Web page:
HUD awards $8.1 million to Michigan housing authorities

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Public housing authorities in Michigan received $8.1 million in CARES act funding to help families during the COVID-19 pandemic.

U.S. Department of Housing and Urban Development Secretary Ben Carson announced $472 million nationally in CARES Act funding to help low-income families, including $8.1 million to 61 PHAs throughout Michigan.

The funding can be used by public housing authorities to help families assisted by housing choice vouchers (HCV) and mainstream vouchers prevent, prepare for and respond to the coronavirus.

“This funding will provide additional resources to public housing authorities to make sure people have a decent, safe and affordable place to call home,” Carson said. “HUD continues to work with our public housing authorities to protect American families from this invisible enemy, including vulnerable residents in the housing choice voucher program.”

Of the $8.1 million allocated to PHAs in Michigan, $87,929 went to the Battle Creek Housing Commission, $482,836 went to the Grand Rapids Housing Commission, $1,736 went to the Ionia Housing Commission, $74,396 went to the Kent County Housing Commission, $22,937 went to the Muskegon Housing Commission, $6,489 went to the Muskegon Heights Housing Commission and $5,734 went to the Rockford Housing Commission.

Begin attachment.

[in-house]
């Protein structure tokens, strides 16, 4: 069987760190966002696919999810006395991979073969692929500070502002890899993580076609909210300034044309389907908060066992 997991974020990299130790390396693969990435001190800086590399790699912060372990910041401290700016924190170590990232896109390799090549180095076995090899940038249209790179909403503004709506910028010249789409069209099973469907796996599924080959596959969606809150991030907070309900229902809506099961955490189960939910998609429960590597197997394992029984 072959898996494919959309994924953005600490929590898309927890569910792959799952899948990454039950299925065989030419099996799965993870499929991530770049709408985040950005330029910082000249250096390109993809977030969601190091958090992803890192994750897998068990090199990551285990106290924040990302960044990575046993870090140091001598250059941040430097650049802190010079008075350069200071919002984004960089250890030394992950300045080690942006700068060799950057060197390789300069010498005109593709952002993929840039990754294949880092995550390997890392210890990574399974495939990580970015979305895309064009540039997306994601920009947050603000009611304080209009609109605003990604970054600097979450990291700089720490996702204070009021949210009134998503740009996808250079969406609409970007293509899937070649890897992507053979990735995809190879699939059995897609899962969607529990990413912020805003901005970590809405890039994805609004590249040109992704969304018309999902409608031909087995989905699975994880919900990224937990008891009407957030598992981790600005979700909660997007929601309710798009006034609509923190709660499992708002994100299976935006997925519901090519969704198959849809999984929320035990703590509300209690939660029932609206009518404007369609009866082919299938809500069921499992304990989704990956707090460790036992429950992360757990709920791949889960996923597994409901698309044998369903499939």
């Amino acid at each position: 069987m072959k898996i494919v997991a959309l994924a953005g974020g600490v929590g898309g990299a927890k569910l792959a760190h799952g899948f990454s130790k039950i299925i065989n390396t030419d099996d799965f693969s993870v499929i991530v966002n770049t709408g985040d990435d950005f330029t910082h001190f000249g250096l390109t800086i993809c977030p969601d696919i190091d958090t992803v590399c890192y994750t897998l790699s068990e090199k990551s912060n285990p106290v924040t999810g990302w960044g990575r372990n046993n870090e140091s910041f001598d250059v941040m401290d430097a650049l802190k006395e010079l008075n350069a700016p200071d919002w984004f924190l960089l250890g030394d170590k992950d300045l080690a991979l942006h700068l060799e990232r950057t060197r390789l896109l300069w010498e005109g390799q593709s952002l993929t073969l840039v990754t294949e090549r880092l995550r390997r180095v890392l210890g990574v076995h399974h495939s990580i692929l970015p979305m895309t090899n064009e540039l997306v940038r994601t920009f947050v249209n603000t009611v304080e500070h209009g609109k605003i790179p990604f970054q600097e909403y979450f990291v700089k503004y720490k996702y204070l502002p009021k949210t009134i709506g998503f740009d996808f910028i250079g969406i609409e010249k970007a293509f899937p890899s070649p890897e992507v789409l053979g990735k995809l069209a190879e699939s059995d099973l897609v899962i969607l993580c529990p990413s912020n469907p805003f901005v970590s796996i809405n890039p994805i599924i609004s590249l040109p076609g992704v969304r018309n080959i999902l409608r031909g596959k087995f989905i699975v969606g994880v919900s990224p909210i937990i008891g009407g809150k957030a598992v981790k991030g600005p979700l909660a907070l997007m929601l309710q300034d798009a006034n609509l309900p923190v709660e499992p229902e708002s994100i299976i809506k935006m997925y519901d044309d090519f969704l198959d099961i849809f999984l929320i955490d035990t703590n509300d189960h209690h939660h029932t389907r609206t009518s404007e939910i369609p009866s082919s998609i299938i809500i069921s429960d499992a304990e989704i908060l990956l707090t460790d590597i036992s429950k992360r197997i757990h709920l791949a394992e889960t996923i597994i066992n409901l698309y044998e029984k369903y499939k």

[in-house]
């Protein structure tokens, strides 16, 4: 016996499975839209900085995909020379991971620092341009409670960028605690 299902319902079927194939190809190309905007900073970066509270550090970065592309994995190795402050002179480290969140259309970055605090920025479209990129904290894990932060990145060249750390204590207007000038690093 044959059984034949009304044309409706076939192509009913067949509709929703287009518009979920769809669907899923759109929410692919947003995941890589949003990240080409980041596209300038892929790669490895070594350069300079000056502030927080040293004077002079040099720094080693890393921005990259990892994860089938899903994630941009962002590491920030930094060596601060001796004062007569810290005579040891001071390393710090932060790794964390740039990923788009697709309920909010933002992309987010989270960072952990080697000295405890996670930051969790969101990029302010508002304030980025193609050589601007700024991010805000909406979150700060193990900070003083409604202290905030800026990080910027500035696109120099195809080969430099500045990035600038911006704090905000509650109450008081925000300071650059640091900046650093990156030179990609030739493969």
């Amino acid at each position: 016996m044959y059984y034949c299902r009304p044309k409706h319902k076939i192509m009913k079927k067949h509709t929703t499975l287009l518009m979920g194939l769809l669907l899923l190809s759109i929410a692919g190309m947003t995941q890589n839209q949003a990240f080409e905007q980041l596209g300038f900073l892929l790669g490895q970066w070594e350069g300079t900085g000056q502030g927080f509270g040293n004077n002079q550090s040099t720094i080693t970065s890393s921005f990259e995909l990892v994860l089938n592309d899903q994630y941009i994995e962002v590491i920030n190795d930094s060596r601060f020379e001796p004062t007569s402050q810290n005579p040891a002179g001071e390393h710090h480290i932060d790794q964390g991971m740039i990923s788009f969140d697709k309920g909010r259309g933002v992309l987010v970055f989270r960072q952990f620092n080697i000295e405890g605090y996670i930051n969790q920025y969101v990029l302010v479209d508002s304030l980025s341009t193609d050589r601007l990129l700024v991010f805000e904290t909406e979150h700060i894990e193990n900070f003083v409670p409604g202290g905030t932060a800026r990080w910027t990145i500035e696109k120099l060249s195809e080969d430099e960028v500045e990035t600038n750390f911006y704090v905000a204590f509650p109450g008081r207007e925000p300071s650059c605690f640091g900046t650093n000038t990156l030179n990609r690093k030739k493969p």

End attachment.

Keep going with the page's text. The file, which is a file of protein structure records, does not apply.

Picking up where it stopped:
“Public housing authorities have a vital role to play as we continue our COVID‑19 recovery efforts,” said Joseph Galvan, HUD Midwest regional administrator. “We will continue working diligently to overcome this as expeditiously as possible.”

The eligible coronavirus-related activities include, but are not limited to, the following:

  • Procuring cleaning supplies and/or services to maintain safe and sanitary HCV units, including common areas of PHA-owned, project-based voucher projects.
  • Relocation of participating families to health units or other designated units for testing, hospitalization, quarantine or transportation to these locations to limit the exposure that could be caused by using mass transportation.
  • Additional costs to supportive services vendors incurred due to coronavirus.
  • Costs to retain or increase owner participation in the HCV program, such as incentive or retention costs (e.g. the PHA offers owner an incentive payment to participate in recognition of added difficulties of making units available for HCV families to rent while stay-at-home orders or social distancing practices are in effect).
  • Costs for providing child care for the children of PHA staff that would not have otherwise been incurred (e.g. children are at home due to school closings, PHA staff are working outside of regular work schedules, etc.).

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